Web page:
In terms of choosing how narrow to make your expertise, I’d echo the comments from Wim van Saarloos, Director of Stichting FOM who recommended doing the things that you enjoy and are passionate about. His career path, like so many that were presented on the day, wasn’t linear and didn’t follow a standard route – it was about doing things well and keeping your eyes open to the circumstances you were working in. Wim described the point in his career when he realised that there were more established researchers working in his field who would have an advantage in funding competitions. This “political” awareness (meaning that he was aware of his system and the people in it) is an important tool for career success and was evident in many of the presenters. They demonstrated that they had invested time in reflecting on their situations, seeking and following expert advice, taking control of their careers by walking away from posts that weren’t taking them where they wanted to go and having their eyes open to opportunities. 

The audience was typically international for a research community and I was asked about the differences between countries in terms of academic culture and achievement. My perspective is that there are more similarities than differences, particularly as the Horizon 2020 funds begin to emerge as a significant source of research income (for a guide to Horizon 2020, see the Science Careers overview written for early career scientists and  published the same week as the FOM event). However, to be more aware of the differences, I’d start with Eurodoc, the European Council of Doctoral Candidates and Junior Researchers, which is made up of 34 national organisations of PhD candidates from the European Union and the Council of Europe.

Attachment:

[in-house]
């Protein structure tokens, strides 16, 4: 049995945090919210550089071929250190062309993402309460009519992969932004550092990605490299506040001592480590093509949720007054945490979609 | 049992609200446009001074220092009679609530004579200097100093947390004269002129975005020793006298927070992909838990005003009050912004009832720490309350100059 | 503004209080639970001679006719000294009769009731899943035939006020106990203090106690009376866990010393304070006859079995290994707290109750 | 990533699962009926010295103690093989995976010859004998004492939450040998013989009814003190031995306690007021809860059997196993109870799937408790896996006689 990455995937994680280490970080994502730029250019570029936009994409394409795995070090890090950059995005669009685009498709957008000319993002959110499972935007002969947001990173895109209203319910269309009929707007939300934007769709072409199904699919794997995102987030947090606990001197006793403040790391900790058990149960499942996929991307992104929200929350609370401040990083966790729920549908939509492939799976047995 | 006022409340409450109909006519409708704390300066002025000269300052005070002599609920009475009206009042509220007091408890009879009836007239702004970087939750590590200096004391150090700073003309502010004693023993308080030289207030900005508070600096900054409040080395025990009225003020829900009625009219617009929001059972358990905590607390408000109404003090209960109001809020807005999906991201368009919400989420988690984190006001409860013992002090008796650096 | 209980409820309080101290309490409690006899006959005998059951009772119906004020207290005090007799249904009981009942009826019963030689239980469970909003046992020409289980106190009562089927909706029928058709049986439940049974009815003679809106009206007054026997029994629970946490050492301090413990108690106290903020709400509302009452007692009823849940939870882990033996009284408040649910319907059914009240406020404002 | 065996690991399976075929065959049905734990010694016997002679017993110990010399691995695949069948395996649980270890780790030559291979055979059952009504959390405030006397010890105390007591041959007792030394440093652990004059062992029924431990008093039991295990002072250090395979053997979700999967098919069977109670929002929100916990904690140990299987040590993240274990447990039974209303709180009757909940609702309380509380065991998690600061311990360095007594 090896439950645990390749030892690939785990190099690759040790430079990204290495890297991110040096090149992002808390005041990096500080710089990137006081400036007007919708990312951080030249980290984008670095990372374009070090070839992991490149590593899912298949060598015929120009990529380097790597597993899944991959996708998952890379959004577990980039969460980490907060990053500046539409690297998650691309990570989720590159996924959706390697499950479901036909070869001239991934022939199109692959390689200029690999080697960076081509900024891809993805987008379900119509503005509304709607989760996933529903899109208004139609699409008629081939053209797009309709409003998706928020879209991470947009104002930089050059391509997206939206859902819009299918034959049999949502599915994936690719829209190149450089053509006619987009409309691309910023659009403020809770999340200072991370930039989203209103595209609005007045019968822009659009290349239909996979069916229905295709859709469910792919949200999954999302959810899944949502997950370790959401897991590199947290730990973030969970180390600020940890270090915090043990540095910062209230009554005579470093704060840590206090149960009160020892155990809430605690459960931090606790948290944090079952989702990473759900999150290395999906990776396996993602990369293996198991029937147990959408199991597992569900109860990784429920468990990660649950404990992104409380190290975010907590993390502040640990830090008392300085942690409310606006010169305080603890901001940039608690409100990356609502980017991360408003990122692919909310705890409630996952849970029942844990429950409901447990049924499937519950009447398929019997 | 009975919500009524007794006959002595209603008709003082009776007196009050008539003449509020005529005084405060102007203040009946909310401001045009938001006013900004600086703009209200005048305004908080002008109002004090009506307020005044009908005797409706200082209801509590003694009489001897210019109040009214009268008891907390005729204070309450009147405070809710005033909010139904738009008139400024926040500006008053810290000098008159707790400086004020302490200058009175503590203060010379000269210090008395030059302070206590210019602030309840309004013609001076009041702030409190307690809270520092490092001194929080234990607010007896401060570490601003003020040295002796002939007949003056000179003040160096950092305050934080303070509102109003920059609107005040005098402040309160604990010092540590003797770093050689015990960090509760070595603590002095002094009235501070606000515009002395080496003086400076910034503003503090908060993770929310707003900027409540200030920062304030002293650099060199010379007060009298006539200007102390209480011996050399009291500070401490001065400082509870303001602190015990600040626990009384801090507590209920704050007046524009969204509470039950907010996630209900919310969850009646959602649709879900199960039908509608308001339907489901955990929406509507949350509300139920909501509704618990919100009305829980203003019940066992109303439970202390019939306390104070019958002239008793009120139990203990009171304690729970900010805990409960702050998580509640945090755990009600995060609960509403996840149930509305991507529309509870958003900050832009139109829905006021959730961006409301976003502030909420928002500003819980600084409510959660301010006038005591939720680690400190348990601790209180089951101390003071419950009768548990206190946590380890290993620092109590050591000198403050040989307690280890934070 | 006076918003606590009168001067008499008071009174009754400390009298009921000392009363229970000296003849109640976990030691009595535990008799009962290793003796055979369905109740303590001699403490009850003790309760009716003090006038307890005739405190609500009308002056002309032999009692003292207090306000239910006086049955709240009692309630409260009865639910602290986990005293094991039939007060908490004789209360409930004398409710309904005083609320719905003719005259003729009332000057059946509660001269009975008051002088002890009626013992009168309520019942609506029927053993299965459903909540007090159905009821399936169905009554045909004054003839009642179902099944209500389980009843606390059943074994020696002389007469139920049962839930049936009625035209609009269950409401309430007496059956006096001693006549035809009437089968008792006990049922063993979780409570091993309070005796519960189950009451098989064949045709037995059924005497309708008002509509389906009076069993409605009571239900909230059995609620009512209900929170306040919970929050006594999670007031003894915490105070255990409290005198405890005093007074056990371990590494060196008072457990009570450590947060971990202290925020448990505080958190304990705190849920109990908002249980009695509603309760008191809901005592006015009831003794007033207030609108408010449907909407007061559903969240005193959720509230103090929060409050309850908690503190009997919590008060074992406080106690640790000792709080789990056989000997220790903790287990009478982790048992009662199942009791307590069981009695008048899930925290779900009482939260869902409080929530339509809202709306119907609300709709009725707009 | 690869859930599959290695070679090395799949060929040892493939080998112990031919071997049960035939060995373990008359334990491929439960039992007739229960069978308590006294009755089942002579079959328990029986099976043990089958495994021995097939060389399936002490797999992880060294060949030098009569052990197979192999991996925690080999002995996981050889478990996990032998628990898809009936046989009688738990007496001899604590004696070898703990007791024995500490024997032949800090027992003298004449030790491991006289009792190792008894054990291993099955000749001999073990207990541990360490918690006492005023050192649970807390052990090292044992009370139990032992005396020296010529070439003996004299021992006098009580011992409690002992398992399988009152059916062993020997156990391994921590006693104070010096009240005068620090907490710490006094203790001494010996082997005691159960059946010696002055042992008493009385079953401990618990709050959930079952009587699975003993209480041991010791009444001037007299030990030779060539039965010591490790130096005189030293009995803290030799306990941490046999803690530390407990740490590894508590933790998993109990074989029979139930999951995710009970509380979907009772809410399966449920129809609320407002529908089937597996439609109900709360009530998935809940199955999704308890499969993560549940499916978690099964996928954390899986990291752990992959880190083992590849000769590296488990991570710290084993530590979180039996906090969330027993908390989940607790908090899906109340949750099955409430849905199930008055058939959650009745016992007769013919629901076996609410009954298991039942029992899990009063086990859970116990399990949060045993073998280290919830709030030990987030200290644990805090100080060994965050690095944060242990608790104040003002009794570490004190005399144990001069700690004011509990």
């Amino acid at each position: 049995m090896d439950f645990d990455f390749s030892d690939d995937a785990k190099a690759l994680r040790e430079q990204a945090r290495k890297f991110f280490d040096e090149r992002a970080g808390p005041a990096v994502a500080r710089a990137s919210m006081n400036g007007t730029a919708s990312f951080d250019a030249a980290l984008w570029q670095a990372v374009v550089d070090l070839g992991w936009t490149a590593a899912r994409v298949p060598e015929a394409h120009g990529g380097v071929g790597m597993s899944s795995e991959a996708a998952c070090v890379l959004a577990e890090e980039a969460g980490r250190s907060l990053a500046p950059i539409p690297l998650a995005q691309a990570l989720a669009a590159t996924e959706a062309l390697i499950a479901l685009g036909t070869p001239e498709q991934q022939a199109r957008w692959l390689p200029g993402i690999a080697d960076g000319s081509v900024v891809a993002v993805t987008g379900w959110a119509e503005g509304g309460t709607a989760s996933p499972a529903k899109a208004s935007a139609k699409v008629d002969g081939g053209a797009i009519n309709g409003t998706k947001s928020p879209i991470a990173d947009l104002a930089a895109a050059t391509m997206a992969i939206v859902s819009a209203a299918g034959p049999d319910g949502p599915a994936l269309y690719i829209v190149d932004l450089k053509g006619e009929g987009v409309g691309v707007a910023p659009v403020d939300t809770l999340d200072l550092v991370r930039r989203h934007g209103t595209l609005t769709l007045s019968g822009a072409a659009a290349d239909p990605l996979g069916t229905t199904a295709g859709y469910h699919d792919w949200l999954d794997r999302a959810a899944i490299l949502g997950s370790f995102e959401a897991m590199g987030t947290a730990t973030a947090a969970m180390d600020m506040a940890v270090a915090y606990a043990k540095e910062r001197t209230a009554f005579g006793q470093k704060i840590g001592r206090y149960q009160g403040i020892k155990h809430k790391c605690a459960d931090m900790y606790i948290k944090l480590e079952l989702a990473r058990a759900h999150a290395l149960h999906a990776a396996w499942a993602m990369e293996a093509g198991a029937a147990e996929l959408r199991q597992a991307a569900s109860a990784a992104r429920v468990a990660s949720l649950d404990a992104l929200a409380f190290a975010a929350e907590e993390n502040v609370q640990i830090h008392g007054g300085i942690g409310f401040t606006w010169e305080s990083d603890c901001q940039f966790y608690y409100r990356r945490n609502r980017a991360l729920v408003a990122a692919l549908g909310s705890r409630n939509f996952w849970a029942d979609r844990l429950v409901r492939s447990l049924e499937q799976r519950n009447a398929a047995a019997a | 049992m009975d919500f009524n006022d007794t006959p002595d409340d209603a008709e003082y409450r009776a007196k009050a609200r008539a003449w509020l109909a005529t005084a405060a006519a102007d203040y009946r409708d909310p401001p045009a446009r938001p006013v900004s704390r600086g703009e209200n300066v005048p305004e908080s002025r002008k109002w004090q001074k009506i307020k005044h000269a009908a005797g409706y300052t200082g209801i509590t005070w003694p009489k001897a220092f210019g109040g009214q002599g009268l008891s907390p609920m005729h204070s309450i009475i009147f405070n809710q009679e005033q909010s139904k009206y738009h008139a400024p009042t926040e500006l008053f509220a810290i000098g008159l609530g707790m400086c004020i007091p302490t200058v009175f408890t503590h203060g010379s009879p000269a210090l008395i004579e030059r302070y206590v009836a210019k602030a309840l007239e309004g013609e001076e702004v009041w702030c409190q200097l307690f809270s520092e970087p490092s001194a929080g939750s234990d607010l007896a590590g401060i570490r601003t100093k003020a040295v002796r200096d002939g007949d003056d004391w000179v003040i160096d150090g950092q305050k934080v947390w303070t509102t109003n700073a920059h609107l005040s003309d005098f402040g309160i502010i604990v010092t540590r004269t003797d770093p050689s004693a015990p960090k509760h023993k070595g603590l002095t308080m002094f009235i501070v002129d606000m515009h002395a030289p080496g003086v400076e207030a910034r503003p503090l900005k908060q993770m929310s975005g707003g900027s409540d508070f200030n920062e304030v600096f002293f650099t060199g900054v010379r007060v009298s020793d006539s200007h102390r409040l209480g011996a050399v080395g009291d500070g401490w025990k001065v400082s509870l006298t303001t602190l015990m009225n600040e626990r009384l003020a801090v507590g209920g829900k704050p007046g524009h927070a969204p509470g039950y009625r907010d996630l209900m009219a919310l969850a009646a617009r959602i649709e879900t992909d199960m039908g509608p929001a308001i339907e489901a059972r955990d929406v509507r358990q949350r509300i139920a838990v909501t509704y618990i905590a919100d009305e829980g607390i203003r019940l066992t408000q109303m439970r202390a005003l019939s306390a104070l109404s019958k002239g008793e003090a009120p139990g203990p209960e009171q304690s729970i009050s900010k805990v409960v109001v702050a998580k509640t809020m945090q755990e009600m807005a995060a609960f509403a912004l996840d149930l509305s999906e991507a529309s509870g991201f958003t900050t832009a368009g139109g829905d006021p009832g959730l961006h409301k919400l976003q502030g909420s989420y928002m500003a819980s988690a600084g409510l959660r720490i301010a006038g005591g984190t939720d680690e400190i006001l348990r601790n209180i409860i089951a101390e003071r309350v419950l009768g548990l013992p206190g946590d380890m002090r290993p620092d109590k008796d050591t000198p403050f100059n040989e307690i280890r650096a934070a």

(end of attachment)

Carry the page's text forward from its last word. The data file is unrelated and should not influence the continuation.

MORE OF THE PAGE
Finally, one researcher expressed an interest in science communication. I must confess, I’m not sure how well established this is in the Netherlands, but to start developing these skills these resources may be useful:

setting up a researcher blog from Vitae

Public Engagement resources from the UK’s IOP

The National Co-ordinating Centre for Public Engagement

This post has to finish with my gratitude at being invited to be part of the Young Scientists’ Day again – it is a superb event which should have real impact on the career development of the researchers attending. Congratulations and thanks to all involved.